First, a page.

Primitive Christianity Revived, Again
I posted this in the "Christian Quakers" Facebook group, but wonder what the broader perspective of Friends is on this question. It’s a question about what our Witness should be in the 21st century. This is not an infrequent question, I realize, which is a good thing; to badly paraphrase the philosopher, the unexamined religious life is hardly worth the effort. And I also realize that the RsoF often loves to talk about the Quaker message that Christ has come to teach His people Himself, and that there is "that of God in everyone." And important as these messages were in their time (and still are), and as much as they continue to speak to the condition of many, there is an urgency in our time and I wonder if the Religious Society of Friends may have a particular role in speaking to that urgency. We live in an era when large scale State violence, though still very present, appears to be on wane while interpersonal, communal, and social violence, from the surveillance state to online bullying, is finding new venues in the technological age. A new "democratization of violence" is happening, as culture wars begin to look more and more like real wars. What might the Sprit require of us?
What do Friends think? Should Quakers seek to promote, to use the phrase of Adam Erickson of the Raven Foundation, "a hermeneutics of non-violence," in keeping with our Peace Testimony and historic witness, as our collective role and presence and purpose in the church of Christ in the world today? Should this include a willingness on the part of each one of us to examine and speak out against ALL forms of violence, in ourselves, in others, in our S/society, in our country, and in our world, whether inter-personal violence or cultural violence, whether in the form of militarism, or racism, or sexism, or classism, or economic exploitation, or religious prejudice, or any other form, whether historical by our ancestors or in ourselves today, whether blatant, or latent, or actively denied? Should this include a declaration and commitment to repent of our violence, to learn from it and turn from it, to listen and respect those who are victims of it, to be willing to follow the voice and the lead of those victims, to collectively and loudly speak out against any and all forms of violence? Should this include a rejection of the idea that just because we may think we are "peaceable people" or call ourselves descendants of peacemakers, or believe "we are not personally responsible for the past", we are NOT therefore inculpable of violence? Should we take these words of Jesus,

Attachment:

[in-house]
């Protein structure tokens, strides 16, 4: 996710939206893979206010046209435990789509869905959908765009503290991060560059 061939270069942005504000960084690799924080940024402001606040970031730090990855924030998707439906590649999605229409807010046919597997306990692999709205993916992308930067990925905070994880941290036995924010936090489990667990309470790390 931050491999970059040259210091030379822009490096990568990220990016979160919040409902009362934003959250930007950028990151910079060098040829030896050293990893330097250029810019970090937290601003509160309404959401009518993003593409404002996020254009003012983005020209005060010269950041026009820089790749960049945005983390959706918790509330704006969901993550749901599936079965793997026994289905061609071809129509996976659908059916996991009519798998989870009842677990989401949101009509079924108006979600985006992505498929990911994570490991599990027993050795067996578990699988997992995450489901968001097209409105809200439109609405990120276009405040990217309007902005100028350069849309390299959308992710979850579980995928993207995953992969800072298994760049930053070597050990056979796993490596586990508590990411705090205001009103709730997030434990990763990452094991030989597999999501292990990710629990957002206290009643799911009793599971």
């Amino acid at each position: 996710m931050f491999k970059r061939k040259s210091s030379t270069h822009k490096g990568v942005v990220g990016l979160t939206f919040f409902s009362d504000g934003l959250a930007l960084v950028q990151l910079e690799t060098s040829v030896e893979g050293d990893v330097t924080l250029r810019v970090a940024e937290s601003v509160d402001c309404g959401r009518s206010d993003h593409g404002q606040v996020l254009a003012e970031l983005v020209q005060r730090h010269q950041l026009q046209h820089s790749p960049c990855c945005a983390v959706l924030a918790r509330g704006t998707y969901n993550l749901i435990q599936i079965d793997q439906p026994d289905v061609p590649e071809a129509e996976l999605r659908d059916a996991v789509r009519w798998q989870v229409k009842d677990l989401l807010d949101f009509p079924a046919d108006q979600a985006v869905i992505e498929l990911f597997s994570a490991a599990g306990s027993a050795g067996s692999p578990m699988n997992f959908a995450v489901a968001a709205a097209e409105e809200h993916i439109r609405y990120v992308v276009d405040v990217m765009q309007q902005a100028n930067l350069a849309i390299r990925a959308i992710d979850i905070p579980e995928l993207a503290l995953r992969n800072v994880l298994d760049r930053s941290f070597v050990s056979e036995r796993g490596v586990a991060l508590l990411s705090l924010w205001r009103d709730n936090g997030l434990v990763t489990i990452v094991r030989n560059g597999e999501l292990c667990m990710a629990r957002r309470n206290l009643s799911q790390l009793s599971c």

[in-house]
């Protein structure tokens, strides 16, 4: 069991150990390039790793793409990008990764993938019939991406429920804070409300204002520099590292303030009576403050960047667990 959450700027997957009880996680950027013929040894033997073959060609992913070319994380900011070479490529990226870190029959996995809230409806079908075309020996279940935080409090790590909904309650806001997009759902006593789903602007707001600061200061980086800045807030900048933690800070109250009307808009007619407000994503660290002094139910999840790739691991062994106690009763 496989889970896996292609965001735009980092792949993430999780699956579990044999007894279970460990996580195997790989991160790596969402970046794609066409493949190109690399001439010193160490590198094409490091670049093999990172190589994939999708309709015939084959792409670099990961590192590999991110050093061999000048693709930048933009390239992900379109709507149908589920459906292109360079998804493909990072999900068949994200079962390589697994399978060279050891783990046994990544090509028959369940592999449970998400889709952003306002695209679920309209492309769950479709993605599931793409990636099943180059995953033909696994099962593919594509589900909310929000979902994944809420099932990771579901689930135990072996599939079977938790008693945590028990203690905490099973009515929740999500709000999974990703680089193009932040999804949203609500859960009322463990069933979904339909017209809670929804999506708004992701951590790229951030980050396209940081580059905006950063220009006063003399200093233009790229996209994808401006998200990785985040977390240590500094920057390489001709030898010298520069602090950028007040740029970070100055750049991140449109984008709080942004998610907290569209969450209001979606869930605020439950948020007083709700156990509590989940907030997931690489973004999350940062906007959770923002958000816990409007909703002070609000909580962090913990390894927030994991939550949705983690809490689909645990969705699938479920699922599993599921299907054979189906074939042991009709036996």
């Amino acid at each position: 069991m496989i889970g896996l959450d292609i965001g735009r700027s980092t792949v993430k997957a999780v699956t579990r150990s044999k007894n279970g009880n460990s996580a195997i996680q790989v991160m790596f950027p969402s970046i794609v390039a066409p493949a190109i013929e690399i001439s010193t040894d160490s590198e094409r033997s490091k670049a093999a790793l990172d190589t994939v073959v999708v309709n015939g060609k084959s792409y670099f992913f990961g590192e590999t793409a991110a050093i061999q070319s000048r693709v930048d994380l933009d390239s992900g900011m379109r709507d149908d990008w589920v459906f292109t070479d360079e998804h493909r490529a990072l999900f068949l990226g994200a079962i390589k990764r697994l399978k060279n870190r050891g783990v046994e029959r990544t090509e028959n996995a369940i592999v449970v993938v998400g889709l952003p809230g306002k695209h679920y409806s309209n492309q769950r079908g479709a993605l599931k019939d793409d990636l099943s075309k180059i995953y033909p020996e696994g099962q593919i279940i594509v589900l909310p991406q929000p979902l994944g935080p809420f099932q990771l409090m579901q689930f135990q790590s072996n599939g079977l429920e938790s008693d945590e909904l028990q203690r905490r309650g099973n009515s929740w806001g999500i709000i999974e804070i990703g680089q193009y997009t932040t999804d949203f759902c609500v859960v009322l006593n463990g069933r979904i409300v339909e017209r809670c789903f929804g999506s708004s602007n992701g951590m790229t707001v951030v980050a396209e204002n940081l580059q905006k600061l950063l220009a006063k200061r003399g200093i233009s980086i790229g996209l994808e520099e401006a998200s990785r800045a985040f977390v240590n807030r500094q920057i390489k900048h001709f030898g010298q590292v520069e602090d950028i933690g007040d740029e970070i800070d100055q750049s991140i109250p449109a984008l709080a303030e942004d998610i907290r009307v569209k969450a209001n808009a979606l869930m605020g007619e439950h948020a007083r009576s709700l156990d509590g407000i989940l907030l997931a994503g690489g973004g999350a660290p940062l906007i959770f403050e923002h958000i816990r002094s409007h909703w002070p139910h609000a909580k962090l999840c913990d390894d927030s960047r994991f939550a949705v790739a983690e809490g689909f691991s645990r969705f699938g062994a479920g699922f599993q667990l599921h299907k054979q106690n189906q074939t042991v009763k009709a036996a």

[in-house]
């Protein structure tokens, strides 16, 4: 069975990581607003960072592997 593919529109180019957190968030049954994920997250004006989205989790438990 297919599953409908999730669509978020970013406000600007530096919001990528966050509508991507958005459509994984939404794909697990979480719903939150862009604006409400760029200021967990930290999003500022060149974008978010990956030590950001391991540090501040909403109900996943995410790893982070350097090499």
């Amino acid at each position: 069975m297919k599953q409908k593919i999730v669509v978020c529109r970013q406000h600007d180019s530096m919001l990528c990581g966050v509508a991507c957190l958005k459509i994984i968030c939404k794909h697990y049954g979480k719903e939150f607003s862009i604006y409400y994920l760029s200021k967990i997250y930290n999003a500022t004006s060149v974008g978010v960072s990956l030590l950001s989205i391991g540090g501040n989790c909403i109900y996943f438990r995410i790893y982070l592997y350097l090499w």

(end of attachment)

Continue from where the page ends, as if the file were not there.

"For you build the tombs of the prophets and decorate the monuments of the righteous, saying, ‘If we had lived in the days of our fathers, we would not have taken part with shedding the blood of the prophets,’ thus you have witness against yourselves that you are sons of those who murdered the prophets"(Matt 23: 29b-31),
as applying to us today as surely and as much as to the religious elites of his day?